Cardiff University | Prifysgol Caerdydd ORCA
Online Research @ Cardiff 
WelshClear Cookie - decide language by browser settings

Performance of laboratory tests used to measure blood phenylalanine for the monitoring of patients with phenylketonuria

Moat, Stuart J., Schulenburg-Brand, Danja, Lemonde, Hugh, Bonham, James R., Weykamp, Cas W., Mei, Joanne V., Shortland, Graham S. and Carling, Rachel S. 2019. Performance of laboratory tests used to measure blood phenylalanine for the monitoring of patients with phenylketonuria. Journal of Inherited Metabolic Disease 10.1002/jimd.12163
Item availability restricted.

[img] PDF - Accepted Post-Print Version
Restricted to Repository staff only until 21 August 2020 due to copyright restrictions.

Download (276kB)

Abstract

Analysis of blood phenylalanine is central to the monitoring of patients with phenylketonuria (PKU) and age‐related phenylalanine target treatment‐ranges (0‐12 years; 120‐360 μmol/L, and >12 years; 120‐600 μmol/L) are recommended in order to prevent adverse neurological outcomes. These target treatment‐ranges are based upon plasma phenylalanine concentrations. However, patients are routinely monitored using dried bloodspot (DBS) specimens due to the convenience of collection. Significant differences exist between phenylalanine concentrations in plasma and DBS, with phenylalanine concentrations in DBS specimens analyzed by flow‐injection analysis tandem mass spectrometry reported to be 18% to 28% lower than paired plasma concentrations analyzed using ion‐exchange chromatography. DBS specimens with phenylalanine concentrations of 360 and 600 μmol/L, at the critical upper‐target treatment‐range thresholds would be plasma equivalents of 461 and 768 μmol/L, respectively, when a reported difference of 28% is taken into account. Furthermore, analytical test imprecision and bias in conjunction with pre‐analytical factors such as volume and quality of blood applied to filter paper collection devices to produce DBS specimens affect the final test results. Reporting of inaccurate patient results when comparing DBS results to target treatment‐ranges based on plasma concentrations, together with inter‐laboratory imprecision could have a significant impact on patient management resulting in inappropriate dietary change and potentially adverse patient outcomes. This review is intended to provide perspective on the issues related to the measurement of phenylalanine in blood specimens and to provide direction for the future needs of PKU patients to ensure reliable monitoring of metabolic control using the target treatment‐ranges.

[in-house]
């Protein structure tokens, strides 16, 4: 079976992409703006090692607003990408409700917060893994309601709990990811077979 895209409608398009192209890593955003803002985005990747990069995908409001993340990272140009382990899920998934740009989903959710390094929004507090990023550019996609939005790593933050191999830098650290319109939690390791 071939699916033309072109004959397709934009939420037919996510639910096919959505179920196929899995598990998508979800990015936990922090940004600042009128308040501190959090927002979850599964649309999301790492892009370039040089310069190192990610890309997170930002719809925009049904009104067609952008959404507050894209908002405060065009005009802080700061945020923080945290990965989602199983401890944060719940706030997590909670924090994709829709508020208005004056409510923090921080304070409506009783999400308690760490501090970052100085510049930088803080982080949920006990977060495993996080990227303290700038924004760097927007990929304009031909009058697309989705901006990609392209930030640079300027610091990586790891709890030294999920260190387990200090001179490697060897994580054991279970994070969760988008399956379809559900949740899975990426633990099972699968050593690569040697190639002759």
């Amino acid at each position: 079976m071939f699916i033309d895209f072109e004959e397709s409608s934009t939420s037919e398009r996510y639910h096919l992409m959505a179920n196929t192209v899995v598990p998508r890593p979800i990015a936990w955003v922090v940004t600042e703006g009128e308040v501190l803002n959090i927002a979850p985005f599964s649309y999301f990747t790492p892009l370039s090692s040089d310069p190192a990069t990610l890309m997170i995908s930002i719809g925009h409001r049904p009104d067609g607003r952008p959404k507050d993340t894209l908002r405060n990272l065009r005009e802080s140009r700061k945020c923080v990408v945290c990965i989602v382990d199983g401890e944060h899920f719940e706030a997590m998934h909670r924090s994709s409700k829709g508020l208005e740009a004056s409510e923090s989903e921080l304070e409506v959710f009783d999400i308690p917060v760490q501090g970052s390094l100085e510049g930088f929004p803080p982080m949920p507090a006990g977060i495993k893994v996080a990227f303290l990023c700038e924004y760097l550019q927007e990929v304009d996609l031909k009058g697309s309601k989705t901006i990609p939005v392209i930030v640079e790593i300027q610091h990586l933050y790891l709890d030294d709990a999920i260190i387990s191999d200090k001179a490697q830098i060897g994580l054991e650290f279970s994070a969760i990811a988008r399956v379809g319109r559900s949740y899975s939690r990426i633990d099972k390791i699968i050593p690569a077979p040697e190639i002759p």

Item Type: Article
Date Type: Published Online
Status: In Press
Schools: Medicine
Publisher: Springer Verlag (Germany)
ISSN: 0141-8955
Date of First Compliant Deposit: 17 October 2019
Date of Acceptance: 19 August 2019
Last Modified: 19 Oct 2019 16:40
URI: http://orca.cf.ac.uk/id/eprint/126122

Actions (repository staff only)

Edit Item Edit Item

Downloads

Downloads per month over past year

View more statistics